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Hard to understand for a newbie in Deep RL.
A formal definition of what is a skill ("A skill is
simply a policy.") would help.
### Typos:
- "guaranteeing that is has maximum entropy"
- "We discuss the the log p(z) term in Appendix B."
- "so it much first gather momentum"
- "While are skills are learned"

I agree with the previous comment.
The article seems to aim at people who are already familiar with reinforcement (not necessarily deep, or based on neural networks I guess) and its usual benchmark.
The implementations are not detailed, the authors lay stress on the general idea (which is relatively simple to get), and its visual results which look quite spectacular.

The problem from my point of view is that a scientist has close to no incentive to give additional context information. For example, an author would not add a link to a Wikipedia page, as it is considered (rightly or wrongly) under the scientific quality standards.
Even worse: I have observed that in most scientific communities, it is expected that you don't give too much details on the some definitions, assumptions or computations if they are considered as "common knowledge". In other words, adding too much details is understood as a sign that you are an outsider of the community.
In anyway, hyperlinks would not solve everything, as the writer still has to target a given "level of knowledge" of the reader, he would make the information understandable by a specific audience.
Typically, when I read about a field which is new to me, I first go to Wikipedia. The level of details of a Wikipedia page is widely heterogeneous: some pages are too basic for what I already know, but others are too elaborate, and as you said, I am not willing to spend the "focusing time" necessary for me to understand such a page if I cannot even evaluate if I will have a much better understanding of the paper afterwards.
The author is certainly more capable of evaluating what are the context information which are useful to understand what he writes, but you are right that it costs time to him as well. So, I think that in a way, the problem can be seen as an economic one, of which focusing time is the main resource.

> For example, an author would not add a link to a Wikipedia page, as it is considered (rightly or wrongly) under the scientific quality standards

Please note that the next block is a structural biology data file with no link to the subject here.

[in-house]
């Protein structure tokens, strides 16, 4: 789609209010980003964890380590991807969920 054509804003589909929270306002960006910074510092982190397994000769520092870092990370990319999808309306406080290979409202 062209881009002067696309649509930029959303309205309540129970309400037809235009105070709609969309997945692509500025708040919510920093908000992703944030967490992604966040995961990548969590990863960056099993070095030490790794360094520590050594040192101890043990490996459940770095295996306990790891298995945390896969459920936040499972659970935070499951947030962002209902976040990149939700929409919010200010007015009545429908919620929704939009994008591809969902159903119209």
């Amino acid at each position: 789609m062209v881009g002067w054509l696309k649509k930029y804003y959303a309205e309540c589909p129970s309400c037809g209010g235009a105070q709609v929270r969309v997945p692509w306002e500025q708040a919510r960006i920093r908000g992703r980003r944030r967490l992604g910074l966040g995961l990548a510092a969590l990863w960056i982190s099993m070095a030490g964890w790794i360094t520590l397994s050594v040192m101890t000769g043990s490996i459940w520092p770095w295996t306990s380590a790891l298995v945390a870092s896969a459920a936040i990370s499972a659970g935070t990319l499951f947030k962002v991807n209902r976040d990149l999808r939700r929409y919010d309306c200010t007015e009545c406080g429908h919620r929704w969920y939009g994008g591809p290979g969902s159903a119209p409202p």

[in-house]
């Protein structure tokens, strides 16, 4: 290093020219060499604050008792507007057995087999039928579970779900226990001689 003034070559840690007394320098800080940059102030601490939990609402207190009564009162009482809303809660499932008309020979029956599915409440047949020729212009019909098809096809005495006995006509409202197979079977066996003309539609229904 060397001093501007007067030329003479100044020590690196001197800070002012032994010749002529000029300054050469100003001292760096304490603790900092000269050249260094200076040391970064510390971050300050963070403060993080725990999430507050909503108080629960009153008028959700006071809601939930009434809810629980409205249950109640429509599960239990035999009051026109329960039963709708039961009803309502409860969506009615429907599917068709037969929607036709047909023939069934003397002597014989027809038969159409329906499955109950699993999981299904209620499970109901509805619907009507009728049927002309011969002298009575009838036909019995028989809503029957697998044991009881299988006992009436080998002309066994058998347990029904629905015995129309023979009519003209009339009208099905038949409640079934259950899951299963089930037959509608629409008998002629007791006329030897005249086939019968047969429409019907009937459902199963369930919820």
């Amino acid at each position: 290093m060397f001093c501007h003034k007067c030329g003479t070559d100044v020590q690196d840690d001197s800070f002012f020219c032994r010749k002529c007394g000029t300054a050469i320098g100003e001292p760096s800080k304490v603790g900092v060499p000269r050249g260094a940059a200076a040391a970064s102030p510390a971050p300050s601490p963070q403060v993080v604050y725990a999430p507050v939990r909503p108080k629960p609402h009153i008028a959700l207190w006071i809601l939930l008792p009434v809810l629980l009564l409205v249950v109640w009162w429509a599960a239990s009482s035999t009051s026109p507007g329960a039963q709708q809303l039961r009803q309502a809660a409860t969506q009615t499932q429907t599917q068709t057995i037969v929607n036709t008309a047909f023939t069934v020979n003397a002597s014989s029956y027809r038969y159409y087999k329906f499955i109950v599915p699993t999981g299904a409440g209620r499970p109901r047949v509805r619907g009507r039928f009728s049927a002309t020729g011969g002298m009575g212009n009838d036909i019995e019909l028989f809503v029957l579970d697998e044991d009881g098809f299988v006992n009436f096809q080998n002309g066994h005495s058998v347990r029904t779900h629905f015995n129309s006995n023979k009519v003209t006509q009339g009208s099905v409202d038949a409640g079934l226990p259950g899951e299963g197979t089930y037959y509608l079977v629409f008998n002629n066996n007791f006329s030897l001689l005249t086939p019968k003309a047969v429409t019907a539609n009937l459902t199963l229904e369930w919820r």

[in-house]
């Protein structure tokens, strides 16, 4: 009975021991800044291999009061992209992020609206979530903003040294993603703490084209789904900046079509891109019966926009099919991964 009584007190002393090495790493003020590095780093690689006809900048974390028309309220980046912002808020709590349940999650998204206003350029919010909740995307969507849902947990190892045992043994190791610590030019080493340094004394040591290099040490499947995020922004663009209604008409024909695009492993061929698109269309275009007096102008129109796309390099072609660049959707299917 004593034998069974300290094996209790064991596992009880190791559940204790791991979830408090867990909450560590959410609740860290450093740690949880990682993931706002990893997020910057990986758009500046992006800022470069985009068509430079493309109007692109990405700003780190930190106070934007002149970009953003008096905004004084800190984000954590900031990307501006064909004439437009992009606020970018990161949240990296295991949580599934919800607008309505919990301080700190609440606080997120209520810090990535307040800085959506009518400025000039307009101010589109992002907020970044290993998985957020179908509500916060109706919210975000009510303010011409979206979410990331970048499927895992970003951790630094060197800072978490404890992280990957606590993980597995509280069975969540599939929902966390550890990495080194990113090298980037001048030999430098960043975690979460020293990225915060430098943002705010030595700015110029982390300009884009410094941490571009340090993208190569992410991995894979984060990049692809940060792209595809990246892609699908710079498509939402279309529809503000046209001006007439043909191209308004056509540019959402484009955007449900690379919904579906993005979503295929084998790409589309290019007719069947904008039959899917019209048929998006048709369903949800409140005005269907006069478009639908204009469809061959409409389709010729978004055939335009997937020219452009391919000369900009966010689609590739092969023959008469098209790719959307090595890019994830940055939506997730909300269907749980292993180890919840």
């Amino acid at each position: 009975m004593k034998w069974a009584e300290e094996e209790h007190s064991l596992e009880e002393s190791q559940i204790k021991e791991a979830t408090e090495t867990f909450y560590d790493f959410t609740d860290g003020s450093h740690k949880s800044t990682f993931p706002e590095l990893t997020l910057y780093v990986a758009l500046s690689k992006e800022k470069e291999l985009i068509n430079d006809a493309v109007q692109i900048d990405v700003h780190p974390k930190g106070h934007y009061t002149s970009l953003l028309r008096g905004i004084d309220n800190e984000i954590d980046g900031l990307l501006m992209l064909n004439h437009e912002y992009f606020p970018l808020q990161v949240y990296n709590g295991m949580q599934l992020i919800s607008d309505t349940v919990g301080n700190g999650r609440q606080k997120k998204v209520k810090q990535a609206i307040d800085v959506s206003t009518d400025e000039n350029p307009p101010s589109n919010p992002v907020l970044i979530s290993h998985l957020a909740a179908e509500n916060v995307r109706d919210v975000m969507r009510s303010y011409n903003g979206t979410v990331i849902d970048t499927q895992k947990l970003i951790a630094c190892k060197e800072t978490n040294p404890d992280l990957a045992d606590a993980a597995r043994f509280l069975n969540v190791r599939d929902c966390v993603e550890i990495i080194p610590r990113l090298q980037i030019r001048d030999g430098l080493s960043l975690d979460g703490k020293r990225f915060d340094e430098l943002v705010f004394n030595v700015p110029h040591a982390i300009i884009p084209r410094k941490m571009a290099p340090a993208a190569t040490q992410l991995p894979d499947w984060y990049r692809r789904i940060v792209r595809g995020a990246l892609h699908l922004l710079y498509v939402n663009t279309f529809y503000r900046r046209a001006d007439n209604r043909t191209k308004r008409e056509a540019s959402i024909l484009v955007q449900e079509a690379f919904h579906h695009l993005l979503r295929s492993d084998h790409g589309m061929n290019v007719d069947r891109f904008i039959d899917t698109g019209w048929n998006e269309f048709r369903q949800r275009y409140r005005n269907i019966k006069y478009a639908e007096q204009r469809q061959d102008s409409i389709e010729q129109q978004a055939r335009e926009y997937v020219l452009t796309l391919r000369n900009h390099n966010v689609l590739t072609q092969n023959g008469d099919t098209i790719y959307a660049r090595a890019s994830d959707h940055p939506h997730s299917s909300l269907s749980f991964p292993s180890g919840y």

I would not agree, some scientists already write blog-posts about their beloved subjects using a lot of hyperlinks to Wikipedia and other sites, consider for example [Igor Pak's](https://igorpak.wordpress.com/2015/05/26/the-power-of-negative-thinking-part-i-pattern-avoidance/) or [Terence Tao's](https://terrytao.wordpress.com/2009/04/26/szemeredis-regularity-lemma-via-random-partitions/) blogs. Currently, such blog-posts are considered complementary to "real" scientific publications. But but one day everything will change.

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just updated a paper info, now it contains a complete list of authors.

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### General:
A very simple and very scalable algorithm with theoretical guarantees to compute an approximation of the closeness centrality for each node in the graph.
Maybe the framework can be adapted to solve other problems. In particular, "Hoeffding's theorem" is very handy.
### Parallelism:
Note that the algorithm is embarrassingly parallel (the loop over the $k$ reference nodes can be done in parallel with almost no additional work).
### Experiments:
It would be nice to have some experiments on large real-world graphs.
An efficient (and parallel) implementation of the algorithm is available here: https://github.com/maxdan94/BFS
### Related work:
More recent related work by Paolo Boldi and Sebastiano Vigna:
- http://mmds-data.org/presentations/2016/s-vigna.pdf
- https://arxiv.org/abs/1011.5599
- https://papers-gamma.link/paper/37
It also gives an approximation of the centrality for each node in the graph and it also scales to huge graphs. Which algorithm is "the best"?

## Comments: